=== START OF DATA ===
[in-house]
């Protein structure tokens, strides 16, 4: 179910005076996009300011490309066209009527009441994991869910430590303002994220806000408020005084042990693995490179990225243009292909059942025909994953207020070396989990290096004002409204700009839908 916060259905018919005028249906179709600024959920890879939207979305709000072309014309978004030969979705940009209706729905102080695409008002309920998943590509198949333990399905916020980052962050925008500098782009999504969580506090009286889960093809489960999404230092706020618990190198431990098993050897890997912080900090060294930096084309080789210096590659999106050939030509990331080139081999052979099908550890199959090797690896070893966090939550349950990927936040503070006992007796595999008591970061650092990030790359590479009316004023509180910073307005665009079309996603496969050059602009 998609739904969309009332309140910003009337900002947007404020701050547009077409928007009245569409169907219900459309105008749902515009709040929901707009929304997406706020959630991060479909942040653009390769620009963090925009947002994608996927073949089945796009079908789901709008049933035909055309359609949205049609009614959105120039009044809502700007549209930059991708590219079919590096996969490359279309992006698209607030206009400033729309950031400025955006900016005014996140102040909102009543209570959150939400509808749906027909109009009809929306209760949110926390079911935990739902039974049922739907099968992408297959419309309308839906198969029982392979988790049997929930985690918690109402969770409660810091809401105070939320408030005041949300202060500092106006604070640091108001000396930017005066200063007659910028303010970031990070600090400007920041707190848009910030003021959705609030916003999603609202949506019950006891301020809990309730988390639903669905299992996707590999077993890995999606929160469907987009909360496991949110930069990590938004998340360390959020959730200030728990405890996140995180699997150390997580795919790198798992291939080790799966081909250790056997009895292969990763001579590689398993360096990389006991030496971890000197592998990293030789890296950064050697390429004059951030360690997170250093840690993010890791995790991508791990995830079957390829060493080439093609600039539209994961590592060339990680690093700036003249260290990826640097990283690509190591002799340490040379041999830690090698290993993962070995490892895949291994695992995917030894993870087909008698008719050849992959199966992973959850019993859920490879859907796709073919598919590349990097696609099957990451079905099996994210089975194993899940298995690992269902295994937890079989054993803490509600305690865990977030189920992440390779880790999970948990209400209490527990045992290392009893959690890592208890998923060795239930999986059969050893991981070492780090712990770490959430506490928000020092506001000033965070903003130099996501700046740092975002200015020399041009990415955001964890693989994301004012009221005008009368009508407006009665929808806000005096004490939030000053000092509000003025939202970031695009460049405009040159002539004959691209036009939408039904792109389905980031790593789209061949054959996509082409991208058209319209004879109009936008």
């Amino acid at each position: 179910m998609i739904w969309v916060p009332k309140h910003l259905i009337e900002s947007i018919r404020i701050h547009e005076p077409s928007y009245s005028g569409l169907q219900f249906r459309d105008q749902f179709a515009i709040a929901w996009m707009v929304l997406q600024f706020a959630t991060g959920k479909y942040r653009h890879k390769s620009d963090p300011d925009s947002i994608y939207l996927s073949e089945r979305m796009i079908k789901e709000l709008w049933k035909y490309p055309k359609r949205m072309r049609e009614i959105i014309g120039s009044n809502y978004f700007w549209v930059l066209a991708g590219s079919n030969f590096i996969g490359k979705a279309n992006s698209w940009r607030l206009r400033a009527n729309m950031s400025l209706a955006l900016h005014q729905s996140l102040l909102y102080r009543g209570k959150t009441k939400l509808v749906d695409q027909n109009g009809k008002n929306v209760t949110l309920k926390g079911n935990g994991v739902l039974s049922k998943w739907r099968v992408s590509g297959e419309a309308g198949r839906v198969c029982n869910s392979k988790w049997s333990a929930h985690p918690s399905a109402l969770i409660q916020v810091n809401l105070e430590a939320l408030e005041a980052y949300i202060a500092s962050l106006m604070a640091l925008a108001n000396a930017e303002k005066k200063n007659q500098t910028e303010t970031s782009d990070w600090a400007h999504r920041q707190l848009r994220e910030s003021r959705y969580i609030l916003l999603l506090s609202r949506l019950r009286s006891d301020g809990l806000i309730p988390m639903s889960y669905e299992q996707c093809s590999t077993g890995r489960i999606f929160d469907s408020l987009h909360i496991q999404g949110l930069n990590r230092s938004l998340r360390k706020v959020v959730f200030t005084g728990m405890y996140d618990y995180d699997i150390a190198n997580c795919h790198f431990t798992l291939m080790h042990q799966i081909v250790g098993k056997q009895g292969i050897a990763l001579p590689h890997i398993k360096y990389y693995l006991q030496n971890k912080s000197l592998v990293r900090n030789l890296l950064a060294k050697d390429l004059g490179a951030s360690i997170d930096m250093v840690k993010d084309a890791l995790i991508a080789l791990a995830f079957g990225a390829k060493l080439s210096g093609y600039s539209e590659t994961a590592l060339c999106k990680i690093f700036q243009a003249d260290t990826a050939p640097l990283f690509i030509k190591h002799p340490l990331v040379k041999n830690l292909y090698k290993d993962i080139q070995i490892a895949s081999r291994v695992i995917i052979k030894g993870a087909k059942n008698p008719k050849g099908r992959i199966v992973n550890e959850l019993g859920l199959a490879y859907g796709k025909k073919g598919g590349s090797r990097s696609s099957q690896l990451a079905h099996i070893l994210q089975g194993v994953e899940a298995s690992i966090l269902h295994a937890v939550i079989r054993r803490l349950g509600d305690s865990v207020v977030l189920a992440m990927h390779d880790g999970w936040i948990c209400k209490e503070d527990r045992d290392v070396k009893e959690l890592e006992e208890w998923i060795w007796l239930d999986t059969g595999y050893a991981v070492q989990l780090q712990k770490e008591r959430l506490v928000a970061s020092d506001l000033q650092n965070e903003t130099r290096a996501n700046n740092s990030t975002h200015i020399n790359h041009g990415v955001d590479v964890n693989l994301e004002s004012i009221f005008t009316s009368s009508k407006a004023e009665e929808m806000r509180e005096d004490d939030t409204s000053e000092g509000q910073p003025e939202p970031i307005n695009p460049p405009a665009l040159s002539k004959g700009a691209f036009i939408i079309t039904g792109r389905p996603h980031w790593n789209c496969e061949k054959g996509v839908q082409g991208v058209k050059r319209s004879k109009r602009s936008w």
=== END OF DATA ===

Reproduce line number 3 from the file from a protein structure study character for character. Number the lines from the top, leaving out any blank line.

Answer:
């Amino acid at each position: 179910m998609i739904w969309v916060p009332k309140h910003l259905i009337e900002s947007i018919r404020i701050h547009e005076p077409s928007y009245s005028g569409l169907q219900f249906r459309d105008q749902f179709a515009i709040a929901w996009m707009v929304l997406q600024f706020a959630t991060g959920k479909y942040r653009h890879k390769s620009d963090p300011d925009s947002i994608y939207l996927s073949e089945r979305m796009i079908k789901e709000l709008w049933k035909y490309p055309k359609r949205m072309r049609e009614i959105i014309g120039s009044n809502y978004f700007w549209v930059l066209a991708g590219s079919n030969f590096i996969g490359k979705a279309n992006s698209w940009r607030l206009r400033a009527n729309m950031s400025l209706a955006l900016h005014q729905s996140l102040l909102y102080r009543g209570k959150t009441k939400l509808v749906d695409q027909n109009g009809k008002n929306v209760t949110l309920k926390g079911n935990g994991v739902l039974s049922k998943w739907r099968v992408s590509g297959e419309a309308g198949r839906v198969c029982n869910s392979k988790w049997s333990a929930h985690p918690s399905a109402l969770i409660q916020v810091n809401l105070e430590a939320l408030e005041a980052y949300i202060a500092s962050l106006m604070a640091l925008a108001n000396a930017e303002k005066k200063n007659q500098t910028e303010t970031s782009d990070w600090a400007h999504r920041q707190l848009r994220e910030s003021r959705y969580i609030l916003l999603l506090s609202r949506l019950r009286s006891d301020g809990l806000i309730p988390m639903s889960y669905e299992q996707c093809s590999t077993g890995r489960i999606f929160d469907s408020l987009h909360i496991q999404g949110l930069n990590r230092s938004l998340r360390k706020v959020v959730f200030t005084g728990m405890y996140d618990y995180d699997i150390a190198n997580c795919h790198f431990t798992l291939m080790h042990q799966i081909v250790g098993k056997q009895g292969i050897a990763l001579p590689h890997i398993k360096y990389y693995l006991q030496n971890k912080s000197l592998v990293r900090n030789l890296l950064a060294k050697d390429l004059g490179a951030s360690i997170d930096m250093v840690k993010d084309a890791l995790i991508a080789l791990a995830f079957g990225a390829k060493l080439s210096g093609y600039s539209e590659t994961a590592l060339c999106k990680i690093f700036q243009a003249d260290t990826a050939p640097l990283f690509i030509k190591h002799p340490l990331v040379k041999n830690l292909y090698k290993d993962i080139q070995i490892a895949s081999r291994v695992i995917i052979k030894g993870a087909k059942n008698p008719k050849g099908r992959i199966v992973n550890e959850l019993g859920l199959a490879y859907g796709k025909k073919g598919g590349s090797r990097s696609s099957q690896l990451a079905h099996i070893l994210q089975g194993v994953e899940a298995s690992i966090l269902h295994a937890v939550i079989r054993r803490l349950g509600d305690s865990v207020v977030l189920a992440m990927h390779d880790g999970w936040i948990c209400k209490e503070d527990r045992d290392v070396k009893e959690l890592e006992e208890w998923i060795w007796l239930d999986t059969g595999y050893a991981v070492q989990l780090q712990k770490e008591r959430l506490v928000a970061s020092d506001l000033q650092n965070e903003t130099r290096a996501n700046n740092s990030t975002h200015i020399n790359h041009g990415v955001d590479v964890n693989l994301e004002s004012i009221f005008t009316s009368s009508k407006a004023e009665e929808m806000r509180e005096d004490d939030t409204s000053e000092g509000q910073p003025e939202p970031i307005n695009p460049p405009a665009l040159s002539k004959g700009a691209f036009i939408i079309t039904g792109r389905p996603h980031w790593n789209c496969e061949k054959g996509v839908q082409g991208v058209k050059r319209s004879k109009r602009s936008w």